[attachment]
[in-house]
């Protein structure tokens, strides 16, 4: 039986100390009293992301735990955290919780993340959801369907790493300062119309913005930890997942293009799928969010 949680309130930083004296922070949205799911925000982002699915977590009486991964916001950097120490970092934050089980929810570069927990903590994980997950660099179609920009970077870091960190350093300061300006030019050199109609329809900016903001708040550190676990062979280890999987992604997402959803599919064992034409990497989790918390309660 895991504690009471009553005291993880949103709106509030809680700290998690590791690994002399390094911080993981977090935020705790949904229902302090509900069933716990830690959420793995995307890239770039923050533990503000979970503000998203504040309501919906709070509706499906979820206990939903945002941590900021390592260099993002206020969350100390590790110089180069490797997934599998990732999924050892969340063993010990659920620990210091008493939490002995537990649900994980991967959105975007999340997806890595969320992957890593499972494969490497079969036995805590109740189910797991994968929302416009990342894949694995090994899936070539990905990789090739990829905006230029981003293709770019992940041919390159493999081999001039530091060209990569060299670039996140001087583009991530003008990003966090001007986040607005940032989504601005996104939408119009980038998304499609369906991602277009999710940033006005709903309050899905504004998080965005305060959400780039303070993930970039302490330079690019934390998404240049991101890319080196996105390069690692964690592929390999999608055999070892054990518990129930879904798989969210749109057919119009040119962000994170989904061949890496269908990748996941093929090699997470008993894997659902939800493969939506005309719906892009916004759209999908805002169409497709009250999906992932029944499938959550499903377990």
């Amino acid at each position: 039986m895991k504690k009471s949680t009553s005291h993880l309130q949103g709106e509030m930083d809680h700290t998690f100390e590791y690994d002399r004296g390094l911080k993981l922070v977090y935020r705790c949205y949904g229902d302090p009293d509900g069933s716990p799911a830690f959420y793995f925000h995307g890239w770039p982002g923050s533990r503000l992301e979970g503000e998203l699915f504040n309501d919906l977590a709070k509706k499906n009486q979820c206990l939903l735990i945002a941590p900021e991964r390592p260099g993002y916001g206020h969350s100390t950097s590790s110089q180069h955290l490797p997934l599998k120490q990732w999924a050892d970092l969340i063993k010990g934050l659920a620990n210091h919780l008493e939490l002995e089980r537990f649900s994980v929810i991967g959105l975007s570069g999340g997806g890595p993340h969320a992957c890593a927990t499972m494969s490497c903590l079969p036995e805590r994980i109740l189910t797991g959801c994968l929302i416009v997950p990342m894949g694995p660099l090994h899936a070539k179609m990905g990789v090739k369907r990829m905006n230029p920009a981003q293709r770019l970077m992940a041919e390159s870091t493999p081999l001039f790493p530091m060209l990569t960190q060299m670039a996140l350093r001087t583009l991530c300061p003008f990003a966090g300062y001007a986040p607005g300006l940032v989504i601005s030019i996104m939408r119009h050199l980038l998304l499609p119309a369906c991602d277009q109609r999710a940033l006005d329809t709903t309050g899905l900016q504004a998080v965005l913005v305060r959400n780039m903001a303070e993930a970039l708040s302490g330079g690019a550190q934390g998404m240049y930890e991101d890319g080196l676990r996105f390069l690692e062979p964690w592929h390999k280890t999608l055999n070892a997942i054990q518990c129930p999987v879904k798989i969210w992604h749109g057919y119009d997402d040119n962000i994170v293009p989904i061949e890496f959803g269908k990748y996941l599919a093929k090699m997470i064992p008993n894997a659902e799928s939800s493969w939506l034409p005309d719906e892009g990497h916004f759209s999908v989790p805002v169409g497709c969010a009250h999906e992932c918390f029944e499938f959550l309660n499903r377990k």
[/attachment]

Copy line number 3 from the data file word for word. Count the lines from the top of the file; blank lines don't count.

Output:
């Amino acid at each position: 039986m895991k504690k009471s949680t009553s005291h993880l309130q949103g709106e509030m930083d809680h700290t998690f100390e590791y690994d002399r004296g390094l911080k993981l922070v977090y935020r705790c949205y949904g229902d302090p009293d509900g069933s716990p799911a830690f959420y793995f925000h995307g890239w770039p982002g923050s533990r503000l992301e979970g503000e998203l699915f504040n309501d919906l977590a709070k509706k499906n009486q979820c206990l939903l735990i945002a941590p900021e991964r390592p260099g993002y916001g206020h969350s100390t950097s590790s110089q180069h955290l490797p997934l599998k120490q990732w999924a050892d970092l969340i063993k010990g934050l659920a620990n210091h919780l008493e939490l002995e089980r537990f649900s994980v929810i991967g959105l975007s570069g999340g997806g890595p993340h969320a992957c890593a927990t499972m494969s490497c903590l079969p036995e805590r994980i109740l189910t797991g959801c994968l929302i416009v997950p990342m894949g694995p660099l090994h899936a070539k179609m990905g990789v090739k369907r990829m905006n230029p920009a981003q293709r770019l970077m992940a041919e390159s870091t493999p081999l001039f790493p530091m060209l990569t960190q060299m670039a996140l350093r001087t583009l991530c300061p003008f990003a966090g300062y001007a986040p607005g300006l940032v989504i601005s030019i996104m939408r119009h050199l980038l998304l499609p119309a369906c991602d277009q109609r999710a940033l006005d329809t709903t309050g899905l900016q504004a998080v965005l913005v305060r959400n780039m903001a303070e993930a970039l708040s302490g330079g690019a550190q934390g998404m240049y930890e991101d890319g080196l676990r996105f390069l690692e062979p964690w592929h390999k280890t999608l055999n070892a997942i054990q518990c129930p999987v879904k798989i969210w992604h749109g057919y119009d997402d040119n962000i994170v293009p989904i061949e890496f959803g269908k990748y996941l599919a093929k090699m997470i064992p008993n894997a659902e799928s939800s493969w939506l034409p005309d719906e892009g990497h916004f759209s999908v989790p805002v169409g497709c969010a009250h999906e992932c918390f029944e499938f959550l309660n499903r377990k």